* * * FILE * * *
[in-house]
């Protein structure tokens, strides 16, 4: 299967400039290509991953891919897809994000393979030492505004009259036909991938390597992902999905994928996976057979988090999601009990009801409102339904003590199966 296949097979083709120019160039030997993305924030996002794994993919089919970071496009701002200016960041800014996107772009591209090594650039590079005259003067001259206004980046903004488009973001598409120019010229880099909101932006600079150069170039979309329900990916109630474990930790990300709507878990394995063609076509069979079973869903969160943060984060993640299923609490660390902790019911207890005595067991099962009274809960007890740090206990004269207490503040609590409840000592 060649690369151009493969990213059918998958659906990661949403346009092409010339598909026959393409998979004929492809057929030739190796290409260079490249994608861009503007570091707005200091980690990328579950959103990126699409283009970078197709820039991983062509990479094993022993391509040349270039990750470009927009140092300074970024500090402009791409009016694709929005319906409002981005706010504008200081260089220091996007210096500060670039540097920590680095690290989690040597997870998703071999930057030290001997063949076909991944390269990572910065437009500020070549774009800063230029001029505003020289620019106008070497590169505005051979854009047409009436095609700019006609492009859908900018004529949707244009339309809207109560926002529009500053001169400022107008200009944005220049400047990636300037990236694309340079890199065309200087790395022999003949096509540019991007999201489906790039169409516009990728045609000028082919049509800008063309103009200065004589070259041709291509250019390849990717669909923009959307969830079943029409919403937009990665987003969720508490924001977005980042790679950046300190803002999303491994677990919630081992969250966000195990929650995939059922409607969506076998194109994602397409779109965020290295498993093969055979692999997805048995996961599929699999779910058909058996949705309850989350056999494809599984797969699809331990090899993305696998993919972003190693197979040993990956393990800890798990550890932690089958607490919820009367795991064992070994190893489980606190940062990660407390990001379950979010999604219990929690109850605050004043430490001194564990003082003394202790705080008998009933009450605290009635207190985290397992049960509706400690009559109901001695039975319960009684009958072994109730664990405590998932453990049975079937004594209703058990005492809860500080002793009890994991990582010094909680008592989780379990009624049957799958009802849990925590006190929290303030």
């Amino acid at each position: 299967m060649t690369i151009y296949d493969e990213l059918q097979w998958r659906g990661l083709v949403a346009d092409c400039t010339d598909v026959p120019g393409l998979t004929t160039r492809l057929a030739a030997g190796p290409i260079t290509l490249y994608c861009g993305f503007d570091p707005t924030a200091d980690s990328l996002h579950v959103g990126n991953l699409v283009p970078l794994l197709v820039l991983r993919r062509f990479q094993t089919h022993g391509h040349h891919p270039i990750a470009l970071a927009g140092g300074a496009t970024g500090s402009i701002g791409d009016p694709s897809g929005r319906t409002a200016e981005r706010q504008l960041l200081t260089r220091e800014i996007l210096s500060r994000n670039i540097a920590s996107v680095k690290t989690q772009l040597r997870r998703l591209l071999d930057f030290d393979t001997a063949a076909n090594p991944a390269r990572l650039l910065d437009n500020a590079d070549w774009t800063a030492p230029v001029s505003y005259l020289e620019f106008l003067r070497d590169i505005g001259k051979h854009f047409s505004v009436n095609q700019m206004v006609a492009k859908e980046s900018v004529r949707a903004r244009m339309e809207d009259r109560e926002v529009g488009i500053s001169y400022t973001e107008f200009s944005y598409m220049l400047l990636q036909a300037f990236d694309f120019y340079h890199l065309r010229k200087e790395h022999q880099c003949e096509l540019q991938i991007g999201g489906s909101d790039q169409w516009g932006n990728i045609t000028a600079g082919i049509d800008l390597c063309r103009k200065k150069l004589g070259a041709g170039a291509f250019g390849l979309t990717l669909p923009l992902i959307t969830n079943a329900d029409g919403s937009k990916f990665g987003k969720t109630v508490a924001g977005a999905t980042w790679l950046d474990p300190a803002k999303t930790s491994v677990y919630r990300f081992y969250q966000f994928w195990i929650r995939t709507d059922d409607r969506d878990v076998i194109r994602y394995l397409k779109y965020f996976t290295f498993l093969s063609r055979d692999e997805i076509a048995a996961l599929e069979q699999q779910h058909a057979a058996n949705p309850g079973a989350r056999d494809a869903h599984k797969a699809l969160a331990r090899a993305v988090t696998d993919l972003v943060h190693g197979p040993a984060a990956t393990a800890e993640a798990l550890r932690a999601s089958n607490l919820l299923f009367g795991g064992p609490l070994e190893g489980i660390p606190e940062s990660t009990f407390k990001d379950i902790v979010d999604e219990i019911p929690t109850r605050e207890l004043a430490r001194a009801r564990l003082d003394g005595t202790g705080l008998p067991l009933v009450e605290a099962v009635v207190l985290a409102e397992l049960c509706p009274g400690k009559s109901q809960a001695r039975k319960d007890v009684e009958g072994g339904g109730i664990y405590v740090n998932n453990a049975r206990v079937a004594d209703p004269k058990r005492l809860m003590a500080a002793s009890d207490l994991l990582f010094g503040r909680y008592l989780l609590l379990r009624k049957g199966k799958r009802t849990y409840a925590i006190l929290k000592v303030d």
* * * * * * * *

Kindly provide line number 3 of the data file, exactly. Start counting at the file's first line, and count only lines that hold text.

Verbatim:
């Amino acid at each position: 299967m060649t690369i151009y296949d493969e990213l059918q097979w998958r659906g990661l083709v949403a346009d092409c400039t010339d598909v026959p120019g393409l998979t004929t160039r492809l057929a030739a030997g190796p290409i260079t290509l490249y994608c861009g993305f503007d570091p707005t924030a200091d980690s990328l996002h579950v959103g990126n991953l699409v283009p970078l794994l197709v820039l991983r993919r062509f990479q094993t089919h022993g391509h040349h891919p270039i990750a470009l970071a927009g140092g300074a496009t970024g500090s402009i701002g791409d009016p694709s897809g929005r319906t409002a200016e981005r706010q504008l960041l200081t260089r220091e800014i996007l210096s500060r994000n670039i540097a920590s996107v680095k690290t989690q772009l040597r997870r998703l591209l071999d930057f030290d393979t001997a063949a076909n090594p991944a390269r990572l650039l910065d437009n500020a590079d070549w774009t800063a030492p230029v001029s505003y005259l020289e620019f106008l003067r070497d590169i505005g001259k051979h854009f047409s505004v009436n095609q700019m206004v006609a492009k859908e980046s900018v004529r949707a903004r244009m339309e809207d009259r109560e926002v529009g488009i500053s001169y400022t973001e107008f200009s944005y598409m220049l400047l990636q036909a300037f990236d694309f120019y340079h890199l065309r010229k200087e790395h022999q880099c003949e096509l540019q991938i991007g999201g489906s909101d790039q169409w516009g932006n990728i045609t000028a600079g082919i049509d800008l390597c063309r103009k200065k150069l004589g070259a041709g170039a291509f250019g390849l979309t990717l669909p923009l992902i959307t969830n079943a329900d029409g919403s937009k990916f990665g987003k969720t109630v508490a924001g977005a999905t980042w790679l950046d474990p300190a803002k999303t930790s491994v677990y919630r990300f081992y969250q966000f994928w195990i929650r995939t709507d059922d409607r969506d878990v076998i194109r994602y394995l397409k779109y965020f996976t290295f498993l093969s063609r055979d692999e997805i076509a048995a996961l599929e069979q699999q779910h058909a057979a058996n949705p309850g079973a989350r056999d494809a869903h599984k797969a699809l969160a331990r090899a993305v988090t696998d993919l972003v943060h190693g197979p040993a984060a990956t393990a800890e993640a798990l550890r932690a999601s089958n607490l919820l299923f009367g795991g064992p609490l070994e190893g489980i660390p606190e940062s990660t009990f407390k990001d379950i902790v979010d999604e219990i019911p929690t109850r605050e207890l004043a430490r001194a009801r564990l003082d003394g005595t202790g705080l008998p067991l009933v009450e605290a099962v009635v207190l985290a409102e397992l049960c509706p009274g400690k009559s109901q809960a001695r039975k319960d007890v009684e009958g072994g339904g109730i664990y405590v740090n998932n453990a049975r206990v079937a004594d209703p004269k058990r005492l809860m003590a500080a002793s009890d207490l994991l990582f010094g503040r909680y008592l989780l609590l379990r009624k049957g199966k799958r009802t849990y409840a925590i006190l929290k000592v303030d």